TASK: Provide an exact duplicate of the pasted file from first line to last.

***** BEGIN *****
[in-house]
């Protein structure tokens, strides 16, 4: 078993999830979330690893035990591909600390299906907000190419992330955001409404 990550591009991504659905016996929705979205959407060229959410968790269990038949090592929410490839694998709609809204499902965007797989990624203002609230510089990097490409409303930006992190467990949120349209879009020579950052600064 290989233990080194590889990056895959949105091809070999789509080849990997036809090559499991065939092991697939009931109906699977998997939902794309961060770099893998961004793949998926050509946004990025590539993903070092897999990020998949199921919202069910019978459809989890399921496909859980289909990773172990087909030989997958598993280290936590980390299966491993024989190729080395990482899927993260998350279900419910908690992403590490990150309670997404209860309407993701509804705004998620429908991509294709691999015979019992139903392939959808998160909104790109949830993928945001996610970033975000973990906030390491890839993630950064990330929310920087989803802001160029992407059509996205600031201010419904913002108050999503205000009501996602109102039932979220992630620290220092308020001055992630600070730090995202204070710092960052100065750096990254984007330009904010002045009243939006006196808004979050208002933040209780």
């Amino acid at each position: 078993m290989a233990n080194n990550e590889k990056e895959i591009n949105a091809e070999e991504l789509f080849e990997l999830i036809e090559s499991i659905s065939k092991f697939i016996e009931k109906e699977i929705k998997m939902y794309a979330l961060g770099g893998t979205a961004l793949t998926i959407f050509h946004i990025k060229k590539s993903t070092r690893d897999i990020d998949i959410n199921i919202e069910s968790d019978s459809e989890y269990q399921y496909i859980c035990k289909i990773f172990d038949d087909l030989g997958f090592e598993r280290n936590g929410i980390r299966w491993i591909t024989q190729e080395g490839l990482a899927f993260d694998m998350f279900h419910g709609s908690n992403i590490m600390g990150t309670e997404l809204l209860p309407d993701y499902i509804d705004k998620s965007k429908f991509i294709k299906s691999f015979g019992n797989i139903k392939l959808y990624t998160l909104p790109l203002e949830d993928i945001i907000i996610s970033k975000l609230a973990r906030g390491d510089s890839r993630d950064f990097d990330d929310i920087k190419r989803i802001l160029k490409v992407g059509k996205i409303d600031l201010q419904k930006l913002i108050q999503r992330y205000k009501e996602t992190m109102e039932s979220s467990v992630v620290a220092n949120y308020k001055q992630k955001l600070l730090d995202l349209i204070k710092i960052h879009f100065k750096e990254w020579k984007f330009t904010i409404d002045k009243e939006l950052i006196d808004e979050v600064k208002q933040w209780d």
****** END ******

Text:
[in-house]
């Protein structure tokens, strides 16, 4: 078993999830979330690893035990591909600390299906907000190419992330955001409404 990550591009991504659905016996929705979205959407060229959410968790269990038949090592929410490839694998709609809204499902965007797989990624203002609230510089990097490409409303930006992190467990949120349209879009020579950052600064 290989233990080194590889990056895959949105091809070999789509080849990997036809090559499991065939092991697939009931109906699977998997939902794309961060770099893998961004793949998926050509946004990025590539993903070092897999990020998949199921919202069910019978459809989890399921496909859980289909990773172990087909030989997958598993280290936590980390299966491993024989190729080395990482899927993260998350279900419910908690992403590490990150309670997404209860309407993701509804705004998620429908991509294709691999015979019992139903392939959808998160909104790109949830993928945001996610970033975000973990906030390491890839993630950064990330929310920087989803802001160029992407059509996205600031201010419904913002108050999503205000009501996602109102039932979220992630620290220092308020001055992630600070730090995202204070710092960052100065750096990254984007330009904010002045009243939006006196808004979050208002933040209780």
């Amino acid at each position: 078993m290989a233990n080194n990550e590889k990056e895959i591009n949105a091809e070999e991504l789509f080849e990997l999830i036809e090559s499991i659905s065939k092991f697939i016996e009931k109906e699977i929705k998997m939902y794309a979330l961060g770099g893998t979205a961004l793949t998926i959407f050509h946004i990025k060229k590539s993903t070092r690893d897999i990020d998949i959410n199921i919202e069910s968790d019978s459809e989890y269990q399921y496909i859980c035990k289909i990773f172990d038949d087909l030989g997958f090592e598993r280290n936590g929410i980390r299966w491993i591909t024989q190729e080395g490839l990482a899927f993260d694998m998350f279900h419910g709609s908690n992403i590490m600390g990150t309670e997404l809204l209860p309407d993701y499902i509804d705004k998620s965007k429908f991509i294709k299906s691999f015979g019992n797989i139903k392939l959808y990624t998160l909104p790109l203002e949830d993928i945001i907000i996610s970033k975000l609230a973990r906030g390491d510089s890839r993630d950064f990097d990330d929310i920087k190419r989803i802001l160029k490409v992407g059509k996205i409303d600031l201010q419904k930006l913002i108050q999503r992330y205000k009501e996602t992190m109102e039932s979220s467990v992630v620290a220092n949120y308020k001055q992630k955001l600070l730090d995202l349209i204070k710092i960052h879009f100065k750096e990254w020579k984007f330009t904010i409404d002045k009243e939006l950052i006196d808004e979050v600064k208002q933040w209780d």